I’ve seen some edits where the photographer said they wanted the subject to pop. Well, it looked like they went way past popped. It was more of a color explosion.
Finding the right balance between enhancing an image and preserving its authenticity is key. Don’t go crazy using Saturation and Vibrance. Too much can make your photo look just wrong.
Lack of backup and storage
Losing or corrupting files due to inadequate backup and storage practices can be devastating for a professional photographer. It’s essential to have reliable backup systems in place, including copies of files stored in multiple locations, to safeguard against data loss.
Just imagine having to explain to a bride why you don’t have any photos of the wedding ceremony. It’s not like you can do a re-shoot.
So, make sure you have copies of the master files in at least three places. On your computer, on a backup hard drive, and off-site. Off-site can be either another hard drive at a friend’s place or uploaded to a cloud storage site.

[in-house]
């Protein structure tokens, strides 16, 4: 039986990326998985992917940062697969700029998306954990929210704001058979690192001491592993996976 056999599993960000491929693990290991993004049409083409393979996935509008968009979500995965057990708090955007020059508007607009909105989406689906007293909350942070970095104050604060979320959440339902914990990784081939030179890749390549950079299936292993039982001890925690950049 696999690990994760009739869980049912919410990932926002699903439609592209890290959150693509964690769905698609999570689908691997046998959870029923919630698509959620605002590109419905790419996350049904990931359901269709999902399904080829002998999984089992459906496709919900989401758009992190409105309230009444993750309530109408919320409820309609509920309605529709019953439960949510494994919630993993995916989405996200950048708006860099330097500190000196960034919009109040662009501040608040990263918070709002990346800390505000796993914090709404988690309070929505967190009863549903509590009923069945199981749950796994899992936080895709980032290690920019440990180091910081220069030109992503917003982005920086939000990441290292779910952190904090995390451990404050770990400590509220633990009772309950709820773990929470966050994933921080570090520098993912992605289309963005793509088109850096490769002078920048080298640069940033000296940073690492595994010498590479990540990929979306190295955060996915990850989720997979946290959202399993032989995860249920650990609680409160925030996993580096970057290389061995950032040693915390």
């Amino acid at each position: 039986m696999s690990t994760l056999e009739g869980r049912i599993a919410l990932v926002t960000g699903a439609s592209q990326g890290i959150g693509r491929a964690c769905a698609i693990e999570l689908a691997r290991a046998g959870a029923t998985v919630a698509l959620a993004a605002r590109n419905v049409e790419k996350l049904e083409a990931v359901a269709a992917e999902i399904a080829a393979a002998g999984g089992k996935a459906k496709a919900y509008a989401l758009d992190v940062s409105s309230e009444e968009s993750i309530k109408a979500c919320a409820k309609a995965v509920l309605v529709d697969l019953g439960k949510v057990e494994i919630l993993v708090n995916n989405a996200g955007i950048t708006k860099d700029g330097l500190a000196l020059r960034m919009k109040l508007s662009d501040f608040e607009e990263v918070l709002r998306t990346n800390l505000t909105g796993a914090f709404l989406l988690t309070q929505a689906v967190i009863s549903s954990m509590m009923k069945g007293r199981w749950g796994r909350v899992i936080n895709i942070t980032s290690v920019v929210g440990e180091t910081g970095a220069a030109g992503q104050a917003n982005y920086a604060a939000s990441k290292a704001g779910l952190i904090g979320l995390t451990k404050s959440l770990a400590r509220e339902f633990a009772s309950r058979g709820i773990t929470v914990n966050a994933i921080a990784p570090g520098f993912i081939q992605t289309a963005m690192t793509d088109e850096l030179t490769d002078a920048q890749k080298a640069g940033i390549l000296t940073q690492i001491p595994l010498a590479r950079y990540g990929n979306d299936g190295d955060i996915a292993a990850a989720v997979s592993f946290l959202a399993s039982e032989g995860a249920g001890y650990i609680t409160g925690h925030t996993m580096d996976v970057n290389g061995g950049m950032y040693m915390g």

If your computer dies, you have two backup copies to use. Or if your house burns down, you have the off-site copy to use.
Another thing to consider is having extra memory cards in your bag. Because when a memory card gets corrupted as you are shooting, you can replace it and redo the last few shots. If you don’t have extra cards with you, well, that’s the end of the session. So buy more memory cards and don’t upset your customers.
Photography can be physically demanding, especially for professionals who spend long hours on their feet carrying heavy equipment or working in challenging conditions. Neglecting self-care, such as proper nutrition, hydration, and rest, can lead to burnout and decreased productivity.
So take bottled water and snacks with you. Shooting a wedding on a hot day, you can quickly become dehydrated and need to be on top of your game.
I mentioned Poor Time Management earlier, and the stress caused by not managing your time can cause burnout. So look after yourself, because if you get sick, there is no photography business.
Not charging enough
If your prices are too low, people’s perceived value of you will be low. That isn’t good if you want to make a decent profit.
Rather than trying to start out with high prices and not getting any bookings, you need to start low and raise them gradually in small increments.
When you’ve been shooting for a year, your images are going to be way better than when you started out. So, raising your prices as your photos improve is the way to go.
No networking or marketing
Even the most talented photographers can struggle to attract clients if they don’t effectively market themselves and build a strong network of contacts.